The Academic Bank of Credits

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The Academic Bank of Credits

Saturday, 07 August 2021 | Raghavendra P Tiwari

The Academic  Bank of Credits

ABC will promote quality, flexibility, access and equity to improve the higher education system

The provision of innovative Academic Bank of Credits (ABC) in the New Education Policy,a multi-disciplinary, skills-based, and flexible curricular structure, a Multiple-Entry-Multiple-Exit option, and experiential learning pedagogies will help actualize new opportunities for motivated learning. Now that Prime Minister Narendra Modi has rolled out ABC for implementation from the coming academic session, it has become imperative to understand how it will work and democratise our learning system. ABC will digitally store essential academic credits earned from select institutions for the award of a degree or a diploma It will ensure seamless mobility of learners among various disciplines and institutions for earning credits through courses or a combination of courses of their choice.As such, ABC will create opportunities for students’ mobility between institutions. The ABC system will perform the functions of a commercial bank with the facility for students to hold accounts. The bank will be responsible for the opening, validation, and closure of these accounts. It will facilitate verification, accumulation, transfer, or redemption of credits,and verify the credits required for the authentication of degrees.

Higher education institutions with A Grade certification from NAAC or the top 100 institutions in NIRF, or institutions with a minimum score of 675 from NBA for at least three programmes shall be eligible for registration in ABC. The credits earned by the students may be verified by the bank's educational transcripts that will be recognised by all institutions included in the consortium on ABC. The ABC may allow non-science students, say from arts and commerce streams, to take up courses in the science stream after pursuing a bridge course. It will offer Multiple-Entry-Multiple-Exit options to needy students and help integrate skills into a choice-based credit system. The ABC makes the higher education system completely student-centric, and it enables students to choose courses and institutions facilitating learning from a wide range of course coordinators and institutions. For instance, a student can be enrolled for a program in one institution (parent institution) and simultaneously be enrolled for courses of choice in multiple institutions(sister institutions) for earning credits in physical or online mode or both. This ensures enhanced integration of institutions for conducting academic activities and facilitates life-long learning opportunities. The learners have the option of studying full-time or part-time. ABC will promote quality, flexibility, and collaboration alongside access and equity to improve the efficacy of the higher education system.I am of the opinion that the responsibility of implementing ABC can be entrusted to the General Education Council - the fourth vertical under the Higher Education Commission of India.The UGC makes it mandatory for students to necesarily earn 50 per cent of credits assigned to the programme from their institutions.This implies that credits assigned for the core courses have to be necessarily earned mandatorily earned from the parent institutions. This ceiling may vary in the future upon bridging the digital divide.Another point is the seven-year maximum validity period for credit redemption. This is essential as the curricular framework and course modules will undergo drastic changes after seven years.They need to be regularly updated to ensure dynamism in the program and infuse newer concepts and developments in the domain knowledge. It is a year since the NEP was announced and it is the prime responsibility of eligible higher education institutions to help actualize the ABC so that the students enjoy its optimal benefits. The very concept of educational institutions is founded on the premise of satisfying the ever-evolving learning needs of the youth and empowering them with global competencies and skills to make them socially and economically relevant. This is the only road that will lead us to ‘Aatmanirbhar Bharat’.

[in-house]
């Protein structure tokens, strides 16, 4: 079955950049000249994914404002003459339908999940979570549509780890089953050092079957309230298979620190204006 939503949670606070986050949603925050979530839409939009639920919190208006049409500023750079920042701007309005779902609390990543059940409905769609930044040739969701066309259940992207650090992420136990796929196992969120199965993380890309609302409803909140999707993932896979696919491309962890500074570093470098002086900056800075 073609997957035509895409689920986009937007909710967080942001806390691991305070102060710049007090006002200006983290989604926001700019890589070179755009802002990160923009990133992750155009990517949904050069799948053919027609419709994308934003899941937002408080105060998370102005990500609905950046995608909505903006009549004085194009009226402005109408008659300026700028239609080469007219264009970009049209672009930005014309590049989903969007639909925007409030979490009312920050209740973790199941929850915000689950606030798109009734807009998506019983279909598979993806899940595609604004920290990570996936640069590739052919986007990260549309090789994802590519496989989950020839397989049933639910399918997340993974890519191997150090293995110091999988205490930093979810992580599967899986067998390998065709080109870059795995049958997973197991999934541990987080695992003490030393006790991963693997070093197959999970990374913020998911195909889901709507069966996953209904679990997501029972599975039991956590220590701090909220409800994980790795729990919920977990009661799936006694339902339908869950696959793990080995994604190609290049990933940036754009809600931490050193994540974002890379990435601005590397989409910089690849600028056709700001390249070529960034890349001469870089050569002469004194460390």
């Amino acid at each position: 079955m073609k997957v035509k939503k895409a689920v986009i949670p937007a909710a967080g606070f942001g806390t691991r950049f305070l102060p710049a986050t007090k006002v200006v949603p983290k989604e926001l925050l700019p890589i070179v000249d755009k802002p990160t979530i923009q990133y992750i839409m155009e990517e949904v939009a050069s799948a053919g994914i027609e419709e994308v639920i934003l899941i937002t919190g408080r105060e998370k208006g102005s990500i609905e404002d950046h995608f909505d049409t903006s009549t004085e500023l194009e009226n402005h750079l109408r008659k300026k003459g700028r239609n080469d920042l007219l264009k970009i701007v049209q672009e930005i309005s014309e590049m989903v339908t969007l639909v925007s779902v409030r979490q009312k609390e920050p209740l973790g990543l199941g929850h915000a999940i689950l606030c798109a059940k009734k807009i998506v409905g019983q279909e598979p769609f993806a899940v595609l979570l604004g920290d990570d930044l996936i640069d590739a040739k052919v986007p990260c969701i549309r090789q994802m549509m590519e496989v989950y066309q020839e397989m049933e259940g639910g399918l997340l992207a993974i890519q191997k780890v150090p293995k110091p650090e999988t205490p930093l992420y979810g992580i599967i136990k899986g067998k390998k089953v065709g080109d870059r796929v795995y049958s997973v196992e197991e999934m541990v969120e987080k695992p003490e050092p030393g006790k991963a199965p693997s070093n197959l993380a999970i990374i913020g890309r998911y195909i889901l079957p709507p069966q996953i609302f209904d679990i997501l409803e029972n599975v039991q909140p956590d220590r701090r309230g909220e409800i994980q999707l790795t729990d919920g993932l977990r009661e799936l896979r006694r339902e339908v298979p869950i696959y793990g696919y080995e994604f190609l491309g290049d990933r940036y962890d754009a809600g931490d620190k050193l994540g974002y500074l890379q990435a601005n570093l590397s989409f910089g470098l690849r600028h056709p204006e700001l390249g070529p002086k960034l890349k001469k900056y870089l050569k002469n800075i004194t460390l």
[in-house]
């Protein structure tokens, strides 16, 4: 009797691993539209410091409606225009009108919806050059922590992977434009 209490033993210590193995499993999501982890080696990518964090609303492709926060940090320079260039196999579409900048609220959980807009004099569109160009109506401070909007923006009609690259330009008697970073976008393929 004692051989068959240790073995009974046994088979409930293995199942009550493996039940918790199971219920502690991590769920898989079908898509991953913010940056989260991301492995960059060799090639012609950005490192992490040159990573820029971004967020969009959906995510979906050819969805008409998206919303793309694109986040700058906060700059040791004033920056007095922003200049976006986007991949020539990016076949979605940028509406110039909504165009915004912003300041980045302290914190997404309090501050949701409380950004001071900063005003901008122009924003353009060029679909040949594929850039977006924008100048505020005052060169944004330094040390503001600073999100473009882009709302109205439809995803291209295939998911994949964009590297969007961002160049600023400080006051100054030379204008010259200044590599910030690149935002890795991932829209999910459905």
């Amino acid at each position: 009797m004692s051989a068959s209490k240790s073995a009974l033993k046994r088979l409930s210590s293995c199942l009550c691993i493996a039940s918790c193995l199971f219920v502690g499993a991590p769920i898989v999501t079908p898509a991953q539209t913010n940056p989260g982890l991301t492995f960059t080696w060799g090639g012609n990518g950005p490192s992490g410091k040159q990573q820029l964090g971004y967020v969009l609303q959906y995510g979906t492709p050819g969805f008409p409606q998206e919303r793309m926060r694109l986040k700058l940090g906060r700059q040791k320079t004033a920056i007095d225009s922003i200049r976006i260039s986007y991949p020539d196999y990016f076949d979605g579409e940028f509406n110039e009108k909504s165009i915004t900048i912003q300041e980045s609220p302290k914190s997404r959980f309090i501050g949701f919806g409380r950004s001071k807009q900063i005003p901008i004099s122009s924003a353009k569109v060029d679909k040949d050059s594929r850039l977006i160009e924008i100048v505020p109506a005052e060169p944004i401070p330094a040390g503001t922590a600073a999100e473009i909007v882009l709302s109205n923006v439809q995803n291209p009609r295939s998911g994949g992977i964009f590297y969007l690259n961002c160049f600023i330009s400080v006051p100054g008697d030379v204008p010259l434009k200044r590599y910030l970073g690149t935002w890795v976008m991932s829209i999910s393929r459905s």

(The writer is Vice-Chancellor, Central University of Punjab, Bathinda. The views expressed are personal.)

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